As summer approaches, many families plan to hit the highways for a road trip — and they often includes the family pet.
There are right and wrong ways for traveling with pets. Here's how to keep your four-legged friend safe in your vehicle.
1. Don't let your pet roam free in the car.
In some states, it's illegal to drive with a pet in your lap, meaning you're risking a ticket along with your safety. Letting your pet walk around the car while you drive can become a "deadly distraction" to you, according to the American Humane Association. Moreover, your unrestrained pet could get hurt in a crash.
Yet, an AAA survey found that only 16 percent of people restrain their pet while driving. You can secure your pet in a carrier or separated cargo area, or use a specialized pet seat belt. If using a crate or carrier, make sure it's big enough for your pet to stand, sit, lie down and turn around in, the American Society for the Prevention of Cruelty to Animals advises. Also, secure the container so it doesn't slide if you stop abruptly.
2. Don't let your dog stick its head out the window.
Even if belted in, your dog shouldn't be able to stick any body part out of a car window.
Your pooch may love to feel the breeze through his fur, but the wind can irritate his ears and blow dirt into his eyes, according to the American Humane Association. Pets can also be injured by objects such as telephone poles as you drive down the road.
3. Don't put your pet in the front seat.
Even if your animal is restrained, the front air bag could kill your pet in a crash. So keep your pet out of the front seat, just as you would a small child. The back seat, or cargo area of an SUV, is better.
4. Don't put your pet in the bed of a pickup truck.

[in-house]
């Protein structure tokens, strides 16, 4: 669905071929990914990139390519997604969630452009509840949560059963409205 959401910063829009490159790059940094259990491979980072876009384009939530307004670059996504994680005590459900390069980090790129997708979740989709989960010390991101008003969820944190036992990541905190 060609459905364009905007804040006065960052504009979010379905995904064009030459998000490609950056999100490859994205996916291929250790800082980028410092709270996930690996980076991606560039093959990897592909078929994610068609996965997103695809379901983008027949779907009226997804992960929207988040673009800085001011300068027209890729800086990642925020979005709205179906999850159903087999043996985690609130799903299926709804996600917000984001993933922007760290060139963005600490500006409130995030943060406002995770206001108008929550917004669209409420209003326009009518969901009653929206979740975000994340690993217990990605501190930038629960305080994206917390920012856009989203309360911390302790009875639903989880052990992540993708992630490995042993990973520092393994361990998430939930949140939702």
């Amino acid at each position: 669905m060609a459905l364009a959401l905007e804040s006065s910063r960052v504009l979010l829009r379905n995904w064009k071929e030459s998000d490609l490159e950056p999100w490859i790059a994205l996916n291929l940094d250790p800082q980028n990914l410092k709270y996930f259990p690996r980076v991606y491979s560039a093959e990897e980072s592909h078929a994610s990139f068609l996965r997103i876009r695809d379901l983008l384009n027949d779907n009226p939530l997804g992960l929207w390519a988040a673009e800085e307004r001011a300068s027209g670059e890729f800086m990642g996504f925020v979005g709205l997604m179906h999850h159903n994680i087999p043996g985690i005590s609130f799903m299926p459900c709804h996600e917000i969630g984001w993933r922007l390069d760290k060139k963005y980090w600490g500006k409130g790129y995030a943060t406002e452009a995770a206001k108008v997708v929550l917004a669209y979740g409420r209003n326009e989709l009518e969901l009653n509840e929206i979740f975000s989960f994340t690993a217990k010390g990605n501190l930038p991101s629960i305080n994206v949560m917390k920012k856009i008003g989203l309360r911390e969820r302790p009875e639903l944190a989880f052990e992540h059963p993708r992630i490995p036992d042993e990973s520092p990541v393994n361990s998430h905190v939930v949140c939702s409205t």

Traveling with your pet in the bed of a pickup truck could cause an accident and can be dangerous for the animal. The American Humane Association reports that at least 100,000 dogs die every year because they were riding in truck beds.
Don't leash your dog in a parked truck bed. The dog could jump out and hurt itself, and the sun may heat up the metal bed and burn your dog's paws.
5. Don't leave an animal in a parked car.
Even if you crack open the windows, cars can quickly get dangerously hot, the ASPCA warns. Alternatively, in the winter the car could get dangerously cold. Pets and small children should never be kept in a parked car.
6. Make sure your pet's ID is current.
Check your pet's tags and microchip information. This could be important if you're separated from your animal while far from home. Pack your pet's medical documents, such as vaccination records.
7. Give your dog regular breaks.
If you're on a long trip, stop every couple of hours to let your dog get outside and drink some water, Consumer Reports advises. Don’t feed your dog in a moving vehicle.
These tips should give you, your pet and other motorists the best chance of being safe and happy on the roads.